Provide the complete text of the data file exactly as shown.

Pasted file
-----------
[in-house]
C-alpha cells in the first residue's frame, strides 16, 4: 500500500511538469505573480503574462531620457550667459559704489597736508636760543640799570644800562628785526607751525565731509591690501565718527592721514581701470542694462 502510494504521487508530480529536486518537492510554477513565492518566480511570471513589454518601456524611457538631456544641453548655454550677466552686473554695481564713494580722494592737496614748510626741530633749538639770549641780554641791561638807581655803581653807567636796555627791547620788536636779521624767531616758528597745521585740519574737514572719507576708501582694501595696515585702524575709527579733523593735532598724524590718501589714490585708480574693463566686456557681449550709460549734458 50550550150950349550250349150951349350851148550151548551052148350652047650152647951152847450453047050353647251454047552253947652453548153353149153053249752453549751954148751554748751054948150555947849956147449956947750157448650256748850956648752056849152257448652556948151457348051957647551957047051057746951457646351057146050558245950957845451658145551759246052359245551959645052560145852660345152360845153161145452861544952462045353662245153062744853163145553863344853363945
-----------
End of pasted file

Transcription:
[in-house]
C-alpha cells in the first residue's frame, strides 16, 4: 500500500511538469505573480503574462531620457550667459559704489597736508636760543640799570644800562628785526607751525565731509591690501565718527592721514581701470542694462 502510494504521487508530480529536486518537492510554477513565492518566480511570471513589454518601456524611457538631456544641453548655454550677466552686473554695481564713494580722494592737496614748510626741530633749538639770549641780554641791561638807581655803581653807567636796555627791547620788536636779521624767531616758528597745521585740519574737514572719507576708501582694501595696515585702524575709527579733523593735532598724524590718501589714490585708480574693463566686456557681449550709460549734458 50550550150950349550250349150951349350851148550151548551052148350652047650152647951152847450453047050353647251454047552253947652453548153353149153053249752453549751954148751554748751054948150555947849956147449956947750157448650256748850956648752056849152257448652556948151457348051957647551957047051057746951457646351057146050558245950957845451658145551759246052359245551959645052560145852660345152360845153161145452861544952462045353662245153062744853163145553863344853363945